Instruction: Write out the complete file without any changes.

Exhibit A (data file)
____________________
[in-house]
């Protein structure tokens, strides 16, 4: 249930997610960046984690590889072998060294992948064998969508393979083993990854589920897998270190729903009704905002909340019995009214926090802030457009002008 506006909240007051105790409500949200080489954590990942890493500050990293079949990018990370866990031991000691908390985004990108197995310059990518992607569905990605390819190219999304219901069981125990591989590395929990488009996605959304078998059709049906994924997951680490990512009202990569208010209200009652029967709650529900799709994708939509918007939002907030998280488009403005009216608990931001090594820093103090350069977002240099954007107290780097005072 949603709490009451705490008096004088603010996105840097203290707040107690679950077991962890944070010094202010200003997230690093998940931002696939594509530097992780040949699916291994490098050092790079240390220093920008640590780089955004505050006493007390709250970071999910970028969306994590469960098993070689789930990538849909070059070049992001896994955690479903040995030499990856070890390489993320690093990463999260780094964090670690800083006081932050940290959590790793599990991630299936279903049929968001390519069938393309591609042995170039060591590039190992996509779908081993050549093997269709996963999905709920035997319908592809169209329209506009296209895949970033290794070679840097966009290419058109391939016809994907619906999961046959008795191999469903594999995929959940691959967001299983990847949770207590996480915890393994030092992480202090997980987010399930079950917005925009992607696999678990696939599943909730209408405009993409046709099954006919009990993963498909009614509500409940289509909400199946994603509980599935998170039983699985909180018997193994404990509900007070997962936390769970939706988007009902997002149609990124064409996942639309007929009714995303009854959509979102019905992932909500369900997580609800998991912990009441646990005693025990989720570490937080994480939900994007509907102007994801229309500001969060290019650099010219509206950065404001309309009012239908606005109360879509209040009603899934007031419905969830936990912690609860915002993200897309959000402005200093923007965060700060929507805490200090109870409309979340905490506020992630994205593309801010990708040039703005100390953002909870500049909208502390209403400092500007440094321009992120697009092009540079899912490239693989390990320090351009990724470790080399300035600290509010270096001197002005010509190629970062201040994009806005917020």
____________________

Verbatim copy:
[in-house]
């Protein structure tokens, strides 16, 4: 249930997610960046984690590889072998060294992948064998969508393979083993990854589920897998270190729903009704905002909340019995009214926090802030457009002008 506006909240007051105790409500949200080489954590990942890493500050990293079949990018990370866990031991000691908390985004990108197995310059990518992607569905990605390819190219999304219901069981125990591989590395929990488009996605959304078998059709049906994924997951680490990512009202990569208010209200009652029967709650529900799709994708939509918007939002907030998280488009403005009216608990931001090594820093103090350069977002240099954007107290780097005072 949603709490009451705490008096004088603010996105840097203290707040107690679950077991962890944070010094202010200003997230690093998940931002696939594509530097992780040949699916291994490098050092790079240390220093920008640590780089955004505050006493007390709250970071999910970028969306994590469960098993070689789930990538849909070059070049992001896994955690479903040995030499990856070890390489993320690093990463999260780094964090670690800083006081932050940290959590790793599990991630299936279903049929968001390519069938393309591609042995170039060591590039190992996509779908081993050549093997269709996963999905709920035997319908592809169209329209506009296209895949970033290794070679840097966009290419058109391939016809994907619906999961046959008795191999469903594999995929959940691959967001299983990847949770207590996480915890393994030092992480202090997980987010399930079950917005925009992607696999678990696939599943909730209408405009993409046709099954006919009990993963498909009614509500409940289509909400199946994603509980599935998170039983699985909180018997193994404990509900007070997962936390769970939706988007009902997002149609990124064409996942639309007929009714995303009854959509979102019905992932909500369900997580609800998991912990009441646990005693025990989720570490937080994480939900994007509907102007994801229309500001969060290019650099010219509206950065404001309309009012239908606005109360879509209040009603899934007031419905969830936990912690609860915002993200897309959000402005200093923007965060700060929507805490200090109870409309979340905490506020992630994205593309801010990708040039703005100390953002909870500049909208502390209403400092500007440094321009992120697009092009540079899912490239693989390990320090351009990724470790080399300035600290509010270096001197002005010509190629970062201040994009806005917020």